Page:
Should I Have an MRI?
“Should I have an MRI?” is a frequent question asked by our patients. Interestingly we have rules regarding when one should be ordered. Generally, if a patient is experiencing radiating pain into a limb, has numbness and tingling and associated weakness in their limb which is progressively worsening we will consider ordering an MRI. Of course, other factors to take into consideration include non-response to treatment and the duration of symptoms.
If a patient presents with sciatica and has weakness in their foot they will be monitored to see if they improve with treatment. If their weakness and pain dissipate over the next few weeks we will not order an MRI. Alternatively, if their pain continues and the weakness does not subside after a few weeks we will suggest an MRI.
In the above example, we will usually be looking for a disc protrusion. Keep in mind, not all disc protrusions are the same. Just because one is identified, the nerves may not be compressed. However, if they are, we may refer the patient to their GP for specialist referral.
In other cases, a patient may have sciatic pain without weakness, numbness or tingling. Generally, we will be looking for a fissure in the wall of the disc. Fortunately, in most cases, these usually recover well.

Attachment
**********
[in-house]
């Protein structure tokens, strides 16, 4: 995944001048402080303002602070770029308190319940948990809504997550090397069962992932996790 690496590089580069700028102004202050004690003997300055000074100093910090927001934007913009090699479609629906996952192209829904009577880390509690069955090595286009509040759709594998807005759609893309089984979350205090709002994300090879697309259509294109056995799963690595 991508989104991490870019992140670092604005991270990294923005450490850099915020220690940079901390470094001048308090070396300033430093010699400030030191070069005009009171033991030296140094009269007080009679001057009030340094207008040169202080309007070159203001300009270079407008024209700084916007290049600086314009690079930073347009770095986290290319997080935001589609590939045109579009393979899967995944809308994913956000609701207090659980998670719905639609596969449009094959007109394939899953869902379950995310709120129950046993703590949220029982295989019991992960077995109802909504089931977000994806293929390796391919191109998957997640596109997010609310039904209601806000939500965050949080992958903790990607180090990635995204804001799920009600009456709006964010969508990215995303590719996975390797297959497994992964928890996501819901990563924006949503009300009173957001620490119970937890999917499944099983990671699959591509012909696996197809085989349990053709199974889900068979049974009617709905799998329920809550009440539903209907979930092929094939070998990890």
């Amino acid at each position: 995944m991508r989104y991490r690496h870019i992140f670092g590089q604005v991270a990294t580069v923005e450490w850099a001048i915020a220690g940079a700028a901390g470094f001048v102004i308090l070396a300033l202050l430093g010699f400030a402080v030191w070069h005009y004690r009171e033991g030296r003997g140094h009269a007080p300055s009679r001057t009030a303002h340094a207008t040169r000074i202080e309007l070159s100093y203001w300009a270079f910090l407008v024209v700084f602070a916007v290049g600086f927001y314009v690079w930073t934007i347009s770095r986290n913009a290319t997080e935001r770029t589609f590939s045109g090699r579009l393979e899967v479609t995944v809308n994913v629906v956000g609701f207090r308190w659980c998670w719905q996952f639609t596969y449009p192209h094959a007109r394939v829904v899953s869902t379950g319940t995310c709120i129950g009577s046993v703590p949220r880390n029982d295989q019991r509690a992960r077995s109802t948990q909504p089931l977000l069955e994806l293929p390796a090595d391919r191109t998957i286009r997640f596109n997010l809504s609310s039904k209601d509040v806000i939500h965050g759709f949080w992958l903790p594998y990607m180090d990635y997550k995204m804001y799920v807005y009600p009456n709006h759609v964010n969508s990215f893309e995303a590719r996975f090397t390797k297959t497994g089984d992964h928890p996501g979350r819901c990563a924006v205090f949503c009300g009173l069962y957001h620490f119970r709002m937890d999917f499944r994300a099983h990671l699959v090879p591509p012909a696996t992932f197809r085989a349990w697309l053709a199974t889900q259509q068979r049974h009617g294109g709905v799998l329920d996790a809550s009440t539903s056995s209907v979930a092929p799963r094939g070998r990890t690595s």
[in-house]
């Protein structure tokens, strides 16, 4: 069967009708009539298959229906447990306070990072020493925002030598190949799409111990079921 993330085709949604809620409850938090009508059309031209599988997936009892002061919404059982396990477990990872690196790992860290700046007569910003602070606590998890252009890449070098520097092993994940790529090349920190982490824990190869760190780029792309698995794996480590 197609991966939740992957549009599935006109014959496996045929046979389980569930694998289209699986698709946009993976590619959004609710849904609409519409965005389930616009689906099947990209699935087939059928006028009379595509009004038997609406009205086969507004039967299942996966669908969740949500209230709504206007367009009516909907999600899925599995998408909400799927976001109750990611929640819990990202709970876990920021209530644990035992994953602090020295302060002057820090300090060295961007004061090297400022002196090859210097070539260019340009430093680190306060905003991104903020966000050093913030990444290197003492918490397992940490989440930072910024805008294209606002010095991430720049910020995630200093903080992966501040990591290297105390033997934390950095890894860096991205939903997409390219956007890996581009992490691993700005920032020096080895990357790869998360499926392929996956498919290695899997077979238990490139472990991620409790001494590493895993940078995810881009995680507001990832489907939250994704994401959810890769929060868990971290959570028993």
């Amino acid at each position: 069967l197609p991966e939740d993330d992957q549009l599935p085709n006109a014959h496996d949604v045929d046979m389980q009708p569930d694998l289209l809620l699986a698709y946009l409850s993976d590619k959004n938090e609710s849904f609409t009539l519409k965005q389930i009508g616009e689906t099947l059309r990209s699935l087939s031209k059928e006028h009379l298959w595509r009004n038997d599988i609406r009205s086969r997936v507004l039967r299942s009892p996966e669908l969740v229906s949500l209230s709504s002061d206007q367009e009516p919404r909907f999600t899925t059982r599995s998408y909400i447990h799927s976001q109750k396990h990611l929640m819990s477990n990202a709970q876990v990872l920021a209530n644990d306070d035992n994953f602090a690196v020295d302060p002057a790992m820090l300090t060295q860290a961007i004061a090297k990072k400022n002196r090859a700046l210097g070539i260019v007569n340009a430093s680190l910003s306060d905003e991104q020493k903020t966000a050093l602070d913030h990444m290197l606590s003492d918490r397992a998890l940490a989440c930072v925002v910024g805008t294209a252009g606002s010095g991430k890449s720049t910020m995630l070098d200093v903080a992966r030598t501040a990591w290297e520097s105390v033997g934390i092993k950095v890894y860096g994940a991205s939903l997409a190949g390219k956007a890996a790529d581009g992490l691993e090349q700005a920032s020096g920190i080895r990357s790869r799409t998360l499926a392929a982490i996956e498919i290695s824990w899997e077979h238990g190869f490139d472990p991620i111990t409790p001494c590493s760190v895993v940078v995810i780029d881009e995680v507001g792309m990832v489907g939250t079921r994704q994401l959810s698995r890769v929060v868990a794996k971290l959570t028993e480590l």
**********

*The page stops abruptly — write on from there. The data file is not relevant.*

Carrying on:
If a young athlete presents with sudden lower back pain which is worse on bending backwards, it may be critical to order an MRI. In this case, to look for an impending defect in the bone. We will be looking for inflammation or oedema in part of the vertebra called the pars. It is important to limit the young athlete’s activity for several months. This helps reduce the chance of a stress fracture in the bone called spondylolysis. Once this happens it can’t be reversed.
Other reasons for referral may include, sudden weight loss, unexplained swollen lymph nodes, fever associated with back pain or bladder or bowel weakness. Headaches can be another reason for referral however this should only be performed when other clinical signs and symptoms are present such as worsening headaches, seizures, personality changes, unexplained vomiting, weakness on one side of the body and difficulty walking.
It is not possible to discuss all reasons for acquiring an MRI in this blog article. However, we will not refer you for an MRI unless we believe there is a valid reason for doing so.
A neuromusculoskeletal medicine specialist focuses on the evaluation and management of patients suffering from biomechanical spinal, and extremity joint dysfunction, pain syndromes, and neuromusculoskeletal conditions.
The board-certified chiropractic neuromusculoskeletal medicine chiropractor may utilize patient-centered, evidence-based, and outcome-driven treatment strategies which could include but may not be limited to: spinal and extremity manipulative therapy, and a wide array of physical medicine and non-surgical procedures to achieve optimal outcomes.